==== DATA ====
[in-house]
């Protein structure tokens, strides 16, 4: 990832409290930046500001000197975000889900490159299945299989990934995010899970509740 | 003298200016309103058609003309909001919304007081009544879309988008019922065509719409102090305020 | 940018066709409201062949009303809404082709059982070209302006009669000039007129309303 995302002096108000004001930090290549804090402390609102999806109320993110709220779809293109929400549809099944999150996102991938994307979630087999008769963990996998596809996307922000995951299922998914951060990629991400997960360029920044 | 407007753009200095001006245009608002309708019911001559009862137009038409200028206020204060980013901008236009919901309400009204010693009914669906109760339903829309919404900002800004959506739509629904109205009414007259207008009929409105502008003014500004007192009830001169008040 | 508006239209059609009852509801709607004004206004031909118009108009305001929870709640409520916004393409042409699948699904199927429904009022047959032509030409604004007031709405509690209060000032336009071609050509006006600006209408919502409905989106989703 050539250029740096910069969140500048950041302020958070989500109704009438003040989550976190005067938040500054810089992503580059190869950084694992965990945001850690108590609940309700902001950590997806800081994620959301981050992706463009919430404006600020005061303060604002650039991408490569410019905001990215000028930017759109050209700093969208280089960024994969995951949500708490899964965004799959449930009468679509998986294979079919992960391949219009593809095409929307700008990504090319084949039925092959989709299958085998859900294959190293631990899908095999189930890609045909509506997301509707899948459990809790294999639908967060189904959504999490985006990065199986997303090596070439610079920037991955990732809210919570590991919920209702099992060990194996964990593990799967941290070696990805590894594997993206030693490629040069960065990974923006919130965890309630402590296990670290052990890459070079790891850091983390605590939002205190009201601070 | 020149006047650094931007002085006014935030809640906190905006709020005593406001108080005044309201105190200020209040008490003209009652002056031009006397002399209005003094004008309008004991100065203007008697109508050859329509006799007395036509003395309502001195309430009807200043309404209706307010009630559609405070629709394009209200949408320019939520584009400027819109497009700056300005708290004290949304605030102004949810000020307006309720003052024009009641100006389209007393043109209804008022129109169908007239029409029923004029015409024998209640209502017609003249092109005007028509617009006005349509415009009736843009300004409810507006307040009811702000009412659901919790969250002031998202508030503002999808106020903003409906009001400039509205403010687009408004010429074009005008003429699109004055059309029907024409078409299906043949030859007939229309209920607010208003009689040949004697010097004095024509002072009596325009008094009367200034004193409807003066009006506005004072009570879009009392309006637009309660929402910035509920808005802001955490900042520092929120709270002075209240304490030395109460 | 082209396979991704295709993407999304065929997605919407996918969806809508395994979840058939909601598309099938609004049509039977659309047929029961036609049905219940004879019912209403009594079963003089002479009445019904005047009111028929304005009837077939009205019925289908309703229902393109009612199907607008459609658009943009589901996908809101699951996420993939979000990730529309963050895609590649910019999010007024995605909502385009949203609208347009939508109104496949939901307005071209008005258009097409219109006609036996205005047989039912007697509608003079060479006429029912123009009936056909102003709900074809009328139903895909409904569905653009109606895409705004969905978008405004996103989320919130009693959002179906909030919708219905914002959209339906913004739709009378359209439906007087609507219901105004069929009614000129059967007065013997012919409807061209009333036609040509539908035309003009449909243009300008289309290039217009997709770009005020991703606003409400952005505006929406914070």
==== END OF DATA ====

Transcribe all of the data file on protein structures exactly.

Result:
[in-house]
């Protein structure tokens, strides 16, 4: 990832409290930046500001000197975000889900490159299945299989990934995010899970509740 | 003298200016309103058609003309909001919304007081009544879309988008019922065509719409102090305020 | 940018066709409201062949009303809404082709059982070209302006009669000039007129309303 995302002096108000004001930090290549804090402390609102999806109320993110709220779809293109929400549809099944999150996102991938994307979630087999008769963990996998596809996307922000995951299922998914951060990629991400997960360029920044 | 407007753009200095001006245009608002309708019911001559009862137009038409200028206020204060980013901008236009919901309400009204010693009914669906109760339903829309919404900002800004959506739509629904109205009414007259207008009929409105502008003014500004007192009830001169008040 | 508006239209059609009852509801709607004004206004031909118009108009305001929870709640409520916004393409042409699948699904199927429904009022047959032509030409604004007031709405509690209060000032336009071609050509006006600006209408919502409905989106989703 050539250029740096910069969140500048950041302020958070989500109704009438003040989550976190005067938040500054810089992503580059190869950084694992965990945001850690108590609940309700902001950590997806800081994620959301981050992706463009919430404006600020005061303060604002650039991408490569410019905001990215000028930017759109050209700093969208280089960024994969995951949500708490899964965004799959449930009468679509998986294979079919992960391949219009593809095409929307700008990504090319084949039925092959989709299958085998859900294959190293631990899908095999189930890609045909509506997301509707899948459990809790294999639908967060189904959504999490985006990065199986997303090596070439610079920037991955990732809210919570590991919920209702099992060990194996964990593990799967941290070696990805590894594997993206030693490629040069960065990974923006919130965890309630402590296990670290052990890459070079790891850091983390605590939002205190009201601070 | 020149006047650094931007002085006014935030809640906190905006709020005593406001108080005044309201105190200020209040008490003209009652002056031009006397002399209005003094004008309008004991100065203007008697109508050859329509006799007395036509003395309502001195309430009807200043309404209706307010009630559609405070629709394009209200949408320019939520584009400027819109497009700056300005708290004290949304605030102004949810000020307006309720003052024009009641100006389209007393043109209804008022129109169908007239029409029923004029015409024998209640209502017609003249092109005007028509617009006005349509415009009736843009300004409810507006307040009811702000009412659901919790969250002031998202508030503002999808106020903003409906009001400039509205403010687009408004010429074009005008003429699109004055059309029907024409078409299906043949030859007939229309209920607010208003009689040949004697010097004095024509002072009596325009008094009367200034004193409807003066009006506005004072009570879009009392309006637009309660929402910035509920808005802001955490900042520092929120709270002075209240304490030395109460 | 082209396979991704295709993407999304065929997605919407996918969806809508395994979840058939909601598309099938609004049509039977659309047929029961036609049905219940004879019912209403009594079963003089002479009445019904005047009111028929304005009837077939009205019925289908309703229902393109009612199907607008459609658009943009589901996908809101699951996420993939979000990730529309963050895609590649910019999010007024995605909502385009949203609208347009939508109104496949939901307005071209008005258009097409219109006609036996205005047989039912007697509608003079060479006429029912123009009936056909102003709900074809009328139903895909409904569905653009109606895409705004969905978008405004996103989320919130009693959002179906909030919708219905914002959209339906913004739709009378359209439906007087609507219901105004069929009614000129059967007065013997012919409807061209009333036609040509539908035309003009449909243009300008289309290039217009997709770009005020991703606003409400952005505006929406914070």